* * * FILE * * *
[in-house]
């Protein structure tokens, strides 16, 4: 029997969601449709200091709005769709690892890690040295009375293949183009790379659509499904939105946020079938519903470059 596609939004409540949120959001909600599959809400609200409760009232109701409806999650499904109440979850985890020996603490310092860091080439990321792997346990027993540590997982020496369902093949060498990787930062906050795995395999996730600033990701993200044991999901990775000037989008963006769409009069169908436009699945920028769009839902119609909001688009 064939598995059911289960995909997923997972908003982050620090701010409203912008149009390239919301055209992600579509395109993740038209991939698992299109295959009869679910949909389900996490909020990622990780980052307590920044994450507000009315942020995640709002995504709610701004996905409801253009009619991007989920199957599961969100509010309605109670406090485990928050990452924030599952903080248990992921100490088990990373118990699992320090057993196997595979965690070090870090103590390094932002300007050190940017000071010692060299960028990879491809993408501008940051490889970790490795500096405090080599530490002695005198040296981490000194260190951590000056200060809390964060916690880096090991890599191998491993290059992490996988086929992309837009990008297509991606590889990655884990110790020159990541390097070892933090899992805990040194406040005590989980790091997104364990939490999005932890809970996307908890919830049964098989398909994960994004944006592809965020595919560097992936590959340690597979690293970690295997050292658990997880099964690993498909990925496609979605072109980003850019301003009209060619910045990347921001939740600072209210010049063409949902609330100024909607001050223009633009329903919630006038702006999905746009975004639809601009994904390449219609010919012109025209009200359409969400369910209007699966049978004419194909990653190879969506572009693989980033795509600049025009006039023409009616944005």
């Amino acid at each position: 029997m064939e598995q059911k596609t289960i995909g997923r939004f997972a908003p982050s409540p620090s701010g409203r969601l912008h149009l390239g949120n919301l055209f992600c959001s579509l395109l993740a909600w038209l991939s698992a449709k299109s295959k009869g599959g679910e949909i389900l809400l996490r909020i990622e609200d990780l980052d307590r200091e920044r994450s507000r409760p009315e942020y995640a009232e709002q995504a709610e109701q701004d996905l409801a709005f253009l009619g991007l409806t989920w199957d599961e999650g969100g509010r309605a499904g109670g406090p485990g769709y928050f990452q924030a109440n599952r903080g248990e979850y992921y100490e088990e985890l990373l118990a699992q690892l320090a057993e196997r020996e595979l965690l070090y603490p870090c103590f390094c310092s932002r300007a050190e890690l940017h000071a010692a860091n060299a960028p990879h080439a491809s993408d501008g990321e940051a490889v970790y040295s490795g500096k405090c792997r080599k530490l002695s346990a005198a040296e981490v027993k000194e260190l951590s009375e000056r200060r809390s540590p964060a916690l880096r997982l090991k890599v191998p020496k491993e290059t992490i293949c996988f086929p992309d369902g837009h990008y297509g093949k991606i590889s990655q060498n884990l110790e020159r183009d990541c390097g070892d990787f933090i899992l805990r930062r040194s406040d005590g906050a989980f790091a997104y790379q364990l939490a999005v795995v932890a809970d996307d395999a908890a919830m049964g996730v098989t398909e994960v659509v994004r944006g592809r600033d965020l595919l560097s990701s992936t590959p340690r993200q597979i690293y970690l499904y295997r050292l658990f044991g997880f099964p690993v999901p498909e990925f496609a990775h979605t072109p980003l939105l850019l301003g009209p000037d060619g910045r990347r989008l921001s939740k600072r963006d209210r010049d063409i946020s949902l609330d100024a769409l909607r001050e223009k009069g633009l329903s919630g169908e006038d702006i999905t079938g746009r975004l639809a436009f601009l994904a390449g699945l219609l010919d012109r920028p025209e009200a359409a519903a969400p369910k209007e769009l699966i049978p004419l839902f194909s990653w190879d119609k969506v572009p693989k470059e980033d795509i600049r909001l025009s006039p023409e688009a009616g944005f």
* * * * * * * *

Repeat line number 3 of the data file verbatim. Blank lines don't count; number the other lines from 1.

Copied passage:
């Amino acid at each position: 029997m064939e598995q059911k596609t289960i995909g997923r939004f997972a908003p982050s409540p620090s701010g409203r969601l912008h149009l390239g949120n919301l055209f992600c959001s579509l395109l993740a909600w038209l991939s698992a449709k299109s295959k009869g599959g679910e949909i389900l809400l996490r909020i990622e609200d990780l980052d307590r200091e920044r994450s507000r409760p009315e942020y995640a009232e709002q995504a709610e109701q701004d996905l409801a709005f253009l009619g991007l409806t989920w199957d599961e999650g969100g509010r309605a499904g109670g406090p485990g769709y928050f990452q924030a109440n599952r903080g248990e979850y992921y100490e088990e985890l990373l118990a699992q690892l320090a057993e196997r020996e595979l965690l070090y603490p870090c103590f390094c310092s932002r300007a050190e890690l940017h000071a010692a860091n060299a960028p990879h080439a491809s993408d501008g990321e940051a490889v970790y040295s490795g500096k405090c792997r080599k530490l002695s346990a005198a040296e981490v027993k000194e260190l951590s009375e000056r200060r809390s540590p964060a916690l880096r997982l090991k890599v191998p020496k491993e290059t992490i293949c996988f086929p992309d369902g837009h990008y297509g093949k991606i590889s990655q060498n884990l110790e020159r183009d990541c390097g070892d990787f933090i899992l805990r930062r040194s406040d005590g906050a989980f790091a997104y790379q364990l939490a999005v795995v932890a809970d996307d395999a908890a919830m049964g996730v098989t398909e994960v659509v994004r944006g592809r600033d965020l595919l560097s990701s992936t590959p340690r993200q597979i690293y970690l499904y295997r050292l658990f044991g997880f099964p690993v999901p498909e990925f496609a990775h979605t072109p980003l939105l850019l301003g009209p000037d060619g910045r990347r989008l921001s939740k600072r963006d209210r010049d063409i946020s949902l609330d100024a769409l909607r001050e223009k009069g633009l329903s919630g169908e006038d702006i999905t079938g746009r975004l639809a436009f601009l994904a390449g699945l219609l010919d012109r920028p025209e009200a359409a519903a969400p369910k209007e769009l699966i049978p004419l839902f194909s990653w190879d119609k969506v572009p693989k470059e980033d795509i600049r909001l025009s006039p023409e688009a009616g944005f």